Japan has a tech strategy for Tokyo Olympics

TOKYO: Japan’s largest telecommunications company gets 7.3 billion yen – about $ 67 million – in taxpayer money to design mobile tracking software to curb the spread of coronavirus infections during Tokyo Olympics.

There is a catch: few Olympic fans from overseas will be around to use it.

The organizers of the Tokyo Olympics and the CIO on Saturday announced a ban on overseas fans from attending the games, which will open on July 23.

NTT Communications Corp., a group company of Nippon Telegraph and Telephone Corp. and a national sponsor of the Tokyo Games, heads the consortium that is developing the application in several languages, which is scheduled for release in June.

National sponsors have contributed a record $ 3.5 billion to the local organizing committee, a total about three times the size of any previous one. Olympic Games. The contributions were led by a giant marketing company Dentsu Inc., the official marketing partner of the Tokyo Olympic Games.

Like other skeptics, the opposition lawmaker Kanako Otsuji said the app is a waste of money.

“When there are probably no spectators, is it time to design an app for fans? The Japanese government has repeatedly failed in digital innovation, but is it going to be successful with this new app? She said on her YouTube channel last month.

Users need to download the app to their cell phones so that their whereabouts can be monitored with satellite technology.

In theory, it tracks infections. But everything must be done in good faith and is only effective if people use it honestly and diligently to record their health and warn others of epidemics.

The NTT app costs nearly 20 times more than a previous troubled tracking app called Cocoa for “COVID-19 Contact Confirming Application,” which was offered free to the Japanese public last year.

Japan is now banning people from entering the country due to the coronavirus pandemic, except for some essential travel and returning citizens.

NTT Communications declined to comment, referring the questions to the government.

Tokyo-based NTT, founded in 1952, boasts of having close ties to the Japanese government. He is now embroiled in a sprawling corruption scandal centered on the entertainment lavished on the ministry bureaucrats who oversee telecommunications.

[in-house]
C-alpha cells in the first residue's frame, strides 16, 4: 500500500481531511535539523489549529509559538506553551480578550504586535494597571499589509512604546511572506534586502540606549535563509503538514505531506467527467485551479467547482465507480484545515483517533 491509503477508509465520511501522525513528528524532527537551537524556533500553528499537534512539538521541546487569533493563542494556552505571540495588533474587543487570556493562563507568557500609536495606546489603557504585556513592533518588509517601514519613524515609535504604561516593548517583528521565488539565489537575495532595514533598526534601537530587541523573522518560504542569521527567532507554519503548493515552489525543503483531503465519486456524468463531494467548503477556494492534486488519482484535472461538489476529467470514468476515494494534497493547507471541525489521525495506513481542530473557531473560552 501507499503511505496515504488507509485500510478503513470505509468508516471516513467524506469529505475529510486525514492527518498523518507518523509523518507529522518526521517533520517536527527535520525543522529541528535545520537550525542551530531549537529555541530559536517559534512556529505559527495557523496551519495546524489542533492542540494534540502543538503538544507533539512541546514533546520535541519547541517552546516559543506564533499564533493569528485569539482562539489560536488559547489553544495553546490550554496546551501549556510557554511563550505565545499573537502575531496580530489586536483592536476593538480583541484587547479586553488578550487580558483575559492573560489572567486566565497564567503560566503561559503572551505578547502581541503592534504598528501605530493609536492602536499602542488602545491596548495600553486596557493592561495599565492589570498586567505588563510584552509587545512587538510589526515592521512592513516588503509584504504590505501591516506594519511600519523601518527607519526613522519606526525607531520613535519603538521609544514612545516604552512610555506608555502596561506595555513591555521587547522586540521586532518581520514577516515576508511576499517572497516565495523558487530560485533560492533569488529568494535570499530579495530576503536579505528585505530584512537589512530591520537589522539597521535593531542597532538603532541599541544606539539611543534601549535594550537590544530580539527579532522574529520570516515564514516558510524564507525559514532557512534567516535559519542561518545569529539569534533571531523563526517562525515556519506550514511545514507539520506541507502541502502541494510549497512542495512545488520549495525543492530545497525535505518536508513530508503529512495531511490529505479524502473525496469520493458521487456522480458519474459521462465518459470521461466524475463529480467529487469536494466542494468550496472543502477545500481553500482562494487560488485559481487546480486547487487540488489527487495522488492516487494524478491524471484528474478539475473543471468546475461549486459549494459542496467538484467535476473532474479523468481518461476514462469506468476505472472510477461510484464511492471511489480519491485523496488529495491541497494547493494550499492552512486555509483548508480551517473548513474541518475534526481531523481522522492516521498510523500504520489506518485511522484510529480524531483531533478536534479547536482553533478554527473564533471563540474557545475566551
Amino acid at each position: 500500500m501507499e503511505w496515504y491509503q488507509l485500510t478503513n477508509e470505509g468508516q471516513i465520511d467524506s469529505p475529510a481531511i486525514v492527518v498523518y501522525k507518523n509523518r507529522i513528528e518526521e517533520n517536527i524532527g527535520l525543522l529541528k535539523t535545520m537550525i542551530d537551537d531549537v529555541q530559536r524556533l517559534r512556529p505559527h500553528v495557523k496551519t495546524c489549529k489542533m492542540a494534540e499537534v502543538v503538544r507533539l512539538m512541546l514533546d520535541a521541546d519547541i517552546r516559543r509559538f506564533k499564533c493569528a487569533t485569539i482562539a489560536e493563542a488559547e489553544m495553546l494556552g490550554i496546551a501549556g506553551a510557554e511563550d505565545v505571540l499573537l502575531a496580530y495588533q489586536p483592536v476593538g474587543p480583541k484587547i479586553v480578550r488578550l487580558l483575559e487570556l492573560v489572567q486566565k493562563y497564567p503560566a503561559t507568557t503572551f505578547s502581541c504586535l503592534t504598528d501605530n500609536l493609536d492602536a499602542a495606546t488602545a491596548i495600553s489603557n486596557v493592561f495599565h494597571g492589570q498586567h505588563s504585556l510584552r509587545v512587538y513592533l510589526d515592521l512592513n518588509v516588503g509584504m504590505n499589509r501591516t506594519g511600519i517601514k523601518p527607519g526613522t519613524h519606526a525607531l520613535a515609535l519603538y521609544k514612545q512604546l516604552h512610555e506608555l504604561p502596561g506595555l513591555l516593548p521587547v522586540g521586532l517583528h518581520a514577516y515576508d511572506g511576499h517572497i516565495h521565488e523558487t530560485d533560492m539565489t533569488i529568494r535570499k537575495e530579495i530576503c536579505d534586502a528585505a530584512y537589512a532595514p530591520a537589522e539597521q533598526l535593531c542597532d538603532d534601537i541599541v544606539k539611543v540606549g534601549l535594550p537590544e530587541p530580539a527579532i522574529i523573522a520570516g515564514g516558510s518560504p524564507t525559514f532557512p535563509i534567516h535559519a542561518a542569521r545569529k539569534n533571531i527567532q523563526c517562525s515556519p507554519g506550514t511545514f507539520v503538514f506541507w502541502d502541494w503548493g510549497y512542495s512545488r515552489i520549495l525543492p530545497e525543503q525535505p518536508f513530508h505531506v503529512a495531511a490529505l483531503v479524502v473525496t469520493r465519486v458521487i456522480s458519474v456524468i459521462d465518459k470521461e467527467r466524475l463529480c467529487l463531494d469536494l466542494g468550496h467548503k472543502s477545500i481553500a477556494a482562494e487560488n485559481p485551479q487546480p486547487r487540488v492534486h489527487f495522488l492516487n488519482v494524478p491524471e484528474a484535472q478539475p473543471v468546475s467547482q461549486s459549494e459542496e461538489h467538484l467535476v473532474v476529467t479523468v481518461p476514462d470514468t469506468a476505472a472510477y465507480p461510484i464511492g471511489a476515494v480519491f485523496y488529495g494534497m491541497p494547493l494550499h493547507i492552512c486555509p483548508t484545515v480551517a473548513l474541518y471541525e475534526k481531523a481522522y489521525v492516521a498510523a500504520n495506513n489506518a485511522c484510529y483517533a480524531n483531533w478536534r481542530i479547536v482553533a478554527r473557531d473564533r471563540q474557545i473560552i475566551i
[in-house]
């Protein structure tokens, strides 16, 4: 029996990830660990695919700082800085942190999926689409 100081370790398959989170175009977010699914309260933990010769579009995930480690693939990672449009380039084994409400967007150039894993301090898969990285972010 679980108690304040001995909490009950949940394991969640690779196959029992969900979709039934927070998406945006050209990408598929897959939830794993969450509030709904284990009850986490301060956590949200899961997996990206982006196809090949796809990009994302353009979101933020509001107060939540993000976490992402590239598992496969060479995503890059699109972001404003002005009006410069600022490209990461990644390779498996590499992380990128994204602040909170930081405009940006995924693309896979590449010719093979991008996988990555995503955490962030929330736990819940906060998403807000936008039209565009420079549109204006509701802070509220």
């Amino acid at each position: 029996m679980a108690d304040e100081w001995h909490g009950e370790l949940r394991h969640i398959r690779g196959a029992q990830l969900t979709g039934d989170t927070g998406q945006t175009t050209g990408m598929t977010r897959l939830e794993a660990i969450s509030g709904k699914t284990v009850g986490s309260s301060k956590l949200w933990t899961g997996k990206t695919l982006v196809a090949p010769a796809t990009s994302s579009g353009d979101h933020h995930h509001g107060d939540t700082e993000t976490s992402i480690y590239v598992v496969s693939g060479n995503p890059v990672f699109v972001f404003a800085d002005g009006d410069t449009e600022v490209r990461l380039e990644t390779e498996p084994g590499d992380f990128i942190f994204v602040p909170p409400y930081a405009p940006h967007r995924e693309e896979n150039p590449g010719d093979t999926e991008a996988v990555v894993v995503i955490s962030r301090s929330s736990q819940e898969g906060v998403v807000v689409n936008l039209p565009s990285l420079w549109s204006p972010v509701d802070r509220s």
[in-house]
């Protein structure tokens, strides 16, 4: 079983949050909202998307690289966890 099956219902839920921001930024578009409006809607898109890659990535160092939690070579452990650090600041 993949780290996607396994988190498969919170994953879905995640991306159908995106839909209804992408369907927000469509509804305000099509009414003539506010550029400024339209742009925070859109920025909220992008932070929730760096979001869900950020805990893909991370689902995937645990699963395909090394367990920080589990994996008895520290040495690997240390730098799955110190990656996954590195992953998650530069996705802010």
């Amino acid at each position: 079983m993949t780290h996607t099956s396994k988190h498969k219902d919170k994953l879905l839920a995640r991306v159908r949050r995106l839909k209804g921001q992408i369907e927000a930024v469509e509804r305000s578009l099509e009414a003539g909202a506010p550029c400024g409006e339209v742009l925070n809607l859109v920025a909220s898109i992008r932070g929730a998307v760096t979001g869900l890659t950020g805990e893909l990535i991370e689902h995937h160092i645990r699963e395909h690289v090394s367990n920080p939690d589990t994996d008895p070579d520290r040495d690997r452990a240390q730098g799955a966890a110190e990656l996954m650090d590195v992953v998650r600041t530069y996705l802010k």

Tokyo is officially spending $ 15.4 billion preparing for the Olympics, but several government audits have suggested it is at least $ 25 billion. Everything but $ 6.7 billion is public money.

As the pandemic has increased costs, there will be few tourists to replenish local coffers.

In 2019, the year before the pandemic began, Japan raised a record 4.8 trillion yen ($ 44 billion) from nearly 31.9 million tourists from overseas, mostly from China. and South Korea.

In contrast, international travelers to Japan last year, including foreign residents and families of Japanese, fell to 4.1 million people, according to the Japan National Tourism Organization. No money figure was available. Domestic tourism also fell to about half of the levels of the previous year.

Japan has attributed around 9,000 deaths to COVID-19 but has barely started rolling out vaccines.

Marina Nakano, spokesperson for the Japan Cultural Expo, a government-backed program set up specifically to boost tourism during the Tokyo Olympics, acknowledged that cultural events related to the upcoming Games are still undecided.

Events, scheduled for last year, have been canceled, postponed or put online.

Nakano hopes that once things get back to normal, tourism may return and his efforts to promote Japanese culture will bear fruit in the long run.

“The plans all had to be drastically changed,” she said.


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